N. McStay: Moffat county resident and landowner

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As a child and young adult, I grew up in a household that hunted for the sake of provisions for our family. I now have my own family, and we continue the practice.

My father and husband prided themselves for being able to provide for the family and the enjoyment of hunting. But hunting has gone astray. What happened to the time when hunting was considered an art and skill? The thrill in the stock and the accuracy of the shot. Not to mention the benefits of the meat.

What I have seen is a display of poor marksmanship, total disregard for the land and disrespect to the animals for which they (hunters) so cherish. How can a so-called sportsman shoot into a frightened, galloping, near exhausted herd of animals? Only to count the one that goes down and not all the others that were wounded and maimed in the process. There should be a mandatory skills check off, both mentally and physically, for every hunter. Sighting in your gun is not good enough, for the paper target is not at a full run going over terrain that is otherwise impassible. If you have paid several hundred dollars for a license then another few thousand to be guided, wouldn't you want to go home with something other than an exhausted, heaving elk that had just ran 10 miles to elude all the other Joe hunters?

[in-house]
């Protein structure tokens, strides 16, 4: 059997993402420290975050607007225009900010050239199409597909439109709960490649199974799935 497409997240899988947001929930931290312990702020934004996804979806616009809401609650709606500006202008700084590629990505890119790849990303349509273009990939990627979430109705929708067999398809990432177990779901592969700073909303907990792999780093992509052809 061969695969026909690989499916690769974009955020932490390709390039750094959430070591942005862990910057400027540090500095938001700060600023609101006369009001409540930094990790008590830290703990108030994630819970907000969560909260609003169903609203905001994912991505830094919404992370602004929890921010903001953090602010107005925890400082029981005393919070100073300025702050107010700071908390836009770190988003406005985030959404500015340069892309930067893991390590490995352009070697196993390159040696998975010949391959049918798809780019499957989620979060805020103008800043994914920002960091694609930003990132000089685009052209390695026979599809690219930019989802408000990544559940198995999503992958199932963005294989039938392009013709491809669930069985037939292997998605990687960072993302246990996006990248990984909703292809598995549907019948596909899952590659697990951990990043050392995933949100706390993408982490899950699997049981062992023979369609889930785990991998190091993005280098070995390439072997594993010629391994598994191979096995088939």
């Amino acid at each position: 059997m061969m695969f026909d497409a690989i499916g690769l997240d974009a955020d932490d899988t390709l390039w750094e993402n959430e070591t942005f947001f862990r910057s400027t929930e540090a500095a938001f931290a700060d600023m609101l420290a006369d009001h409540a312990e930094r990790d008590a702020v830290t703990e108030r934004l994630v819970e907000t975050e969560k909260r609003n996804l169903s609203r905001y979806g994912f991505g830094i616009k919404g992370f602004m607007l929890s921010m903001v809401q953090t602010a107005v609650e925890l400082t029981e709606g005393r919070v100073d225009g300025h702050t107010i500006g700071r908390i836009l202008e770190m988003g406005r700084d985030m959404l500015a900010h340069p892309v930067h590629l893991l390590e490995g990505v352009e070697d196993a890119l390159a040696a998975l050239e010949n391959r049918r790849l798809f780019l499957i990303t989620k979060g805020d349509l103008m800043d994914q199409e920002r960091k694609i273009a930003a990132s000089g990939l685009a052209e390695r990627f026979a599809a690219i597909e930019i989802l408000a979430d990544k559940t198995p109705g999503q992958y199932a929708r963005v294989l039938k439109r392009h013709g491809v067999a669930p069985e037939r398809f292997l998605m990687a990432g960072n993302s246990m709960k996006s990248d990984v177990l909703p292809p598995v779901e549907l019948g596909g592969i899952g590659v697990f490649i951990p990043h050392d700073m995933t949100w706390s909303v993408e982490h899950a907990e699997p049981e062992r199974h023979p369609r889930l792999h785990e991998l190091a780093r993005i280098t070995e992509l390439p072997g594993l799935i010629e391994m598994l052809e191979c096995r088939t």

Have you ever tasted the meat from such a animal? I do not have anything against to practice of hunting but I do have an issue with all the "sportsmen" that cannot shoot.

I know for a fact that game management with hunting is essential for the health of the herd, population control, reduction in the spread of diseases, not to mention land management both public and private.

Please take the time to harvest game in a sportsmanlike manner and thank you to all the other hunters that shoot responsibly and are willing to take the maimed and wounded as your own.

N. McStay

Moffat county resident and landowner

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